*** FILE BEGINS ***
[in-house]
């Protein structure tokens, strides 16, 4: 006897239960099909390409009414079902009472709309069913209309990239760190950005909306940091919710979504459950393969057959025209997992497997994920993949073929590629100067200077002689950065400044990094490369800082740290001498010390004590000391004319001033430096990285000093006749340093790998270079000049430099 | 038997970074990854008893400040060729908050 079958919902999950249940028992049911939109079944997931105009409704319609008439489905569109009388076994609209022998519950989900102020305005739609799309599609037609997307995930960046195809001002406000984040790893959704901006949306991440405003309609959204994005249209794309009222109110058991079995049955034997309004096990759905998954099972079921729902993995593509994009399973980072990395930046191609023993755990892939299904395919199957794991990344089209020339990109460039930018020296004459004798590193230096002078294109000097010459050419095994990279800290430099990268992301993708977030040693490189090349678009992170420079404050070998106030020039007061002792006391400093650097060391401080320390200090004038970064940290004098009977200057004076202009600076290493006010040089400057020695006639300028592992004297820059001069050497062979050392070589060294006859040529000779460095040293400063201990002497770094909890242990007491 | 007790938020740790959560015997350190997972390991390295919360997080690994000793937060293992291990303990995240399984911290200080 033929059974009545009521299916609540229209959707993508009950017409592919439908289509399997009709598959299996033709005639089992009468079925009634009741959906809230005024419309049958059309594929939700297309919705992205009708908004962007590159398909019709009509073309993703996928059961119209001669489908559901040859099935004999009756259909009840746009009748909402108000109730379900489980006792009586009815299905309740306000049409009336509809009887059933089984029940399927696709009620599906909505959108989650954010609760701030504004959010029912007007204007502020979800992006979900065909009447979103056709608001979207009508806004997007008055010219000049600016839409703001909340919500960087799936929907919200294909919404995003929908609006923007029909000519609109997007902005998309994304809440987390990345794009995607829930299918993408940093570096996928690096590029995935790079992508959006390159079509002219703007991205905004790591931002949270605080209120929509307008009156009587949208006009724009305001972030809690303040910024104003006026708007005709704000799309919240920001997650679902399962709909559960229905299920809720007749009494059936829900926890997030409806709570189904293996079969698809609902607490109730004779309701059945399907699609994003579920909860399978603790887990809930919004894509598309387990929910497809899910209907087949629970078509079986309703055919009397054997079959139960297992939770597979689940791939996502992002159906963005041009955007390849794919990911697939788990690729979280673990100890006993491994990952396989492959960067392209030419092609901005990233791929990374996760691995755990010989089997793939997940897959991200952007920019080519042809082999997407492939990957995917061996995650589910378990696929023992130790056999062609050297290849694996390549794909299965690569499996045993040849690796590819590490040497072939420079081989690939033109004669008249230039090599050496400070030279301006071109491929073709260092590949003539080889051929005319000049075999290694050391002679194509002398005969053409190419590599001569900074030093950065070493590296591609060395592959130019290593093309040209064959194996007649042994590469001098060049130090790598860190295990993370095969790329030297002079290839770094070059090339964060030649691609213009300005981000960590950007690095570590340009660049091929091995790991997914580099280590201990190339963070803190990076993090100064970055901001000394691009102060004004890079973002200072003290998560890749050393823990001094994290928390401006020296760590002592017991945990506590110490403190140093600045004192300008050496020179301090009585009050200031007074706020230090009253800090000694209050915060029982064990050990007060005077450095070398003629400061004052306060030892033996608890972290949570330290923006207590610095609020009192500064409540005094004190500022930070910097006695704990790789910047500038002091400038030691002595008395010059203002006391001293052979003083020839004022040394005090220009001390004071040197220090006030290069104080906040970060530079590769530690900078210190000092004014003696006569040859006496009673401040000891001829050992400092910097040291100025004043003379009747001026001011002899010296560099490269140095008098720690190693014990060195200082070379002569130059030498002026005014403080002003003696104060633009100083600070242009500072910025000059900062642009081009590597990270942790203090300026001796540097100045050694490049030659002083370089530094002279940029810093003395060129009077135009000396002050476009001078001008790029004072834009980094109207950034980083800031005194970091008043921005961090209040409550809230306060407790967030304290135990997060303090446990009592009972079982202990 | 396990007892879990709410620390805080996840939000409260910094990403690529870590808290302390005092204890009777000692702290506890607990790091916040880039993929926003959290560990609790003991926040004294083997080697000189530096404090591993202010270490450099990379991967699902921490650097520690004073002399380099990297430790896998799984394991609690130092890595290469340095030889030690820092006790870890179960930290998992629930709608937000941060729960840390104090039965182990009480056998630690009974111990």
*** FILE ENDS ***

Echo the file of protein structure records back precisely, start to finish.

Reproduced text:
[in-house]
């Protein structure tokens, strides 16, 4: 006897239960099909390409009414079902009472709309069913209309990239760190950005909306940091919710979504459950393969057959025209997992497997994920993949073929590629100067200077002689950065400044990094490369800082740290001498010390004590000391004319001033430096990285000093006749340093790998270079000049430099 | 038997970074990854008893400040060729908050 079958919902999950249940028992049911939109079944997931105009409704319609008439489905569109009388076994609209022998519950989900102020305005739609799309599609037609997307995930960046195809001002406000984040790893959704901006949306991440405003309609959204994005249209794309009222109110058991079995049955034997309004096990759905998954099972079921729902993995593509994009399973980072990395930046191609023993755990892939299904395919199957794991990344089209020339990109460039930018020296004459004798590193230096002078294109000097010459050419095994990279800290430099990268992301993708977030040693490189090349678009992170420079404050070998106030020039007061002792006391400093650097060391401080320390200090004038970064940290004098009977200057004076202009600076290493006010040089400057020695006639300028592992004297820059001069050497062979050392070589060294006859040529000779460095040293400063201990002497770094909890242990007491 | 007790938020740790959560015997350190997972390991390295919360997080690994000793937060293992291990303990995240399984911290200080 033929059974009545009521299916609540229209959707993508009950017409592919439908289509399997009709598959299996033709005639089992009468079925009634009741959906809230005024419309049958059309594929939700297309919705992205009708908004962007590159398909019709009509073309993703996928059961119209001669489908559901040859099935004999009756259909009840746009009748909402108000109730379900489980006792009586009815299905309740306000049409009336509809009887059933089984029940399927696709009620599906909505959108989650954010609760701030504004959010029912007007204007502020979800992006979900065909009447979103056709608001979207009508806004997007008055010219000049600016839409703001909340919500960087799936929907919200294909919404995003929908609006923007029909000519609109997007902005998309994304809440987390990345794009995607829930299918993408940093570096996928690096590029995935790079992508959006390159079509002219703007991205905004790591931002949270605080209120929509307008009156009587949208006009724009305001972030809690303040910024104003006026708007005709704000799309919240920001997650679902399962709909559960229905299920809720007749009494059936829900926890997030409806709570189904293996079969698809609902607490109730004779309701059945399907699609994003579920909860399978603790887990809930919004894509598309387990929910497809899910209907087949629970078509079986309703055919009397054997079959139960297992939770597979689940791939996502992002159906963005041009955007390849794919990911697939788990690729979280673990100890006993491994990952396989492959960067392209030419092609901005990233791929990374996760691995755990010989089997793939997940897959991200952007920019080519042809082999997407492939990957995917061996995650589910378990696929023992130790056999062609050297290849694996390549794909299965690569499996045993040849690796590819590490040497072939420079081989690939033109004669008249230039090599050496400070030279301006071109491929073709260092590949003539080889051929005319000049075999290694050391002679194509002398005969053409190419590599001569900074030093950065070493590296591609060395592959130019290593093309040209064959194996007649042994590469001098060049130090790598860190295990993370095969790329030297002079290839770094070059090339964060030649691609213009300005981000960590950007690095570590340009660049091929091995790991997914580099280590201990190339963070803190990076993090100064970055901001000394691009102060004004890079973002200072003290998560890749050393823990001094994290928390401006020296760590002592017991945990506590110490403190140093600045004192300008050496020179301090009585009050200031007074706020230090009253800090000694209050915060029982064990050990007060005077450095070398003629400061004052306060030892033996608890972290949570330290923006207590610095609020009192500064409540005094004190500022930070910097006695704990790789910047500038002091400038030691002595008395010059203002006391001293052979003083020839004022040394005090220009001390004071040197220090006030290069104080906040970060530079590769530690900078210190000092004014003696006569040859006496009673401040000891001829050992400092910097040291100025004043003379009747001026001011002899010296560099490269140095008098720690190693014990060195200082070379002569130059030498002026005014403080002003003696104060633009100083600070242009500072910025000059900062642009081009590597990270942790203090300026001796540097100045050694490049030659002083370089530094002279940029810093003395060129009077135009000396002050476009001078001008790029004072834009980094109207950034980083800031005194970091008043921005961090209040409550809230306060407790967030304290135990997060303090446990009592009972079982202990 | 396990007892879990709410620390805080996840939000409260910094990403690529870590808290302390005092204890009777000692702290506890607990790091916040880039993929926003959290560990609790003991926040004294083997080697000189530096404090591993202010270490450099990379991967699902921490650097520690004073002399380099990297430790896998799984394991609690130092890595290469340095030889030690820092006790870890179960930290998992629930709608937000941060729960840390104090039965182990009480056998630690009974111990």